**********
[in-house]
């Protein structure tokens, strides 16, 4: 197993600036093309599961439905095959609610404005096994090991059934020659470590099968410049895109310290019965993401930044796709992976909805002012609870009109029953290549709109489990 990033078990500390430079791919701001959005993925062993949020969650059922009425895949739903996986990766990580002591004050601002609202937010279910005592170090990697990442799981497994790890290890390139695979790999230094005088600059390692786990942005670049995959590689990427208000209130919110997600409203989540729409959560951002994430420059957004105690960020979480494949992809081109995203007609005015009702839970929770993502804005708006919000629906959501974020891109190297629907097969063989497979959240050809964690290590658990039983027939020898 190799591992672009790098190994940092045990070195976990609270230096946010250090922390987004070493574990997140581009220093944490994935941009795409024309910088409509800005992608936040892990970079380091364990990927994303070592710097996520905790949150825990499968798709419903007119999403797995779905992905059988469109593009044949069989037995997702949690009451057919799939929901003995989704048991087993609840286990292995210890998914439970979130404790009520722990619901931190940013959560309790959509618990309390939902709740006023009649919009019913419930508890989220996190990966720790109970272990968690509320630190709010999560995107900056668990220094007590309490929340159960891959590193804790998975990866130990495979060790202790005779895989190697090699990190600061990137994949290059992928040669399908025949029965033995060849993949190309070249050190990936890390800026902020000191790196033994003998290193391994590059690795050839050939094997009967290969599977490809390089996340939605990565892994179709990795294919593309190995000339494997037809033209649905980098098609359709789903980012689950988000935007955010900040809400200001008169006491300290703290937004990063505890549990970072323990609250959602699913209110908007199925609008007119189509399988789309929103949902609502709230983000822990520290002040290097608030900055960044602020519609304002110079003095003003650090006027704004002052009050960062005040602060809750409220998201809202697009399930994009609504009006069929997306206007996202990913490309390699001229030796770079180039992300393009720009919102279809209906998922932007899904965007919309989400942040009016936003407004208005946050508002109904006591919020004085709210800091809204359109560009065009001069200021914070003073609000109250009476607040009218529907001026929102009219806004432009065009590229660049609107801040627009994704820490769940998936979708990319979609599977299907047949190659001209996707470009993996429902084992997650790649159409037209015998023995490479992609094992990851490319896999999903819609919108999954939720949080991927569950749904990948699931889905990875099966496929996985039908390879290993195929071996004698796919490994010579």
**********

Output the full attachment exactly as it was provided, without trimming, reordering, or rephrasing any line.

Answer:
[in-house]
């Protein structure tokens, strides 16, 4: 197993600036093309599961439905095959609610404005096994090991059934020659470590099968410049895109310290019965993401930044796709992976909805002012609870009109029953290549709109489990 990033078990500390430079791919701001959005993925062993949020969650059922009425895949739903996986990766990580002591004050601002609202937010279910005592170090990697990442799981497994790890290890390139695979790999230094005088600059390692786990942005670049995959590689990427208000209130919110997600409203989540729409959560951002994430420059957004105690960020979480494949992809081109995203007609005015009702839970929770993502804005708006919000629906959501974020891109190297629907097969063989497979959240050809964690290590658990039983027939020898 190799591992672009790098190994940092045990070195976990609270230096946010250090922390987004070493574990997140581009220093944490994935941009795409024309910088409509800005992608936040892990970079380091364990990927994303070592710097996520905790949150825990499968798709419903007119999403797995779905992905059988469109593009044949069989037995997702949690009451057919799939929901003995989704048991087993609840286990292995210890998914439970979130404790009520722990619901931190940013959560309790959509618990309390939902709740006023009649919009019913419930508890989220996190990966720790109970272990968690509320630190709010999560995107900056668990220094007590309490929340159960891959590193804790998975990866130990495979060790202790005779895989190697090699990190600061990137994949290059992928040669399908025949029965033995060849993949190309070249050190990936890390800026902020000191790196033994003998290193391994590059690795050839050939094997009967290969599977490809390089996340939605990565892994179709990795294919593309190995000339494997037809033209649905980098098609359709789903980012689950988000935007955010900040809400200001008169006491300290703290937004990063505890549990970072323990609250959602699913209110908007199925609008007119189509399988789309929103949902609502709230983000822990520290002040290097608030900055960044602020519609304002110079003095003003650090006027704004002052009050960062005040602060809750409220998201809202697009399930994009609504009006069929997306206007996202990913490309390699001229030796770079180039992300393009720009919102279809209906998922932007899904965007919309989400942040009016936003407004208005946050508002109904006591919020004085709210800091809204359109560009065009001069200021914070003073609000109250009476607040009218529907001026929102009219806004432009065009590229660049609107801040627009994704820490769940998936979708990319979609599977299907047949190659001209996707470009993996429902084992997650790649159409037209015998023995490479992609094992990851490319896999999903819609919108999954939720949080991927569950749904990948699931889905990875099966496929996985039908390879290993195929071996004698796919490994010579």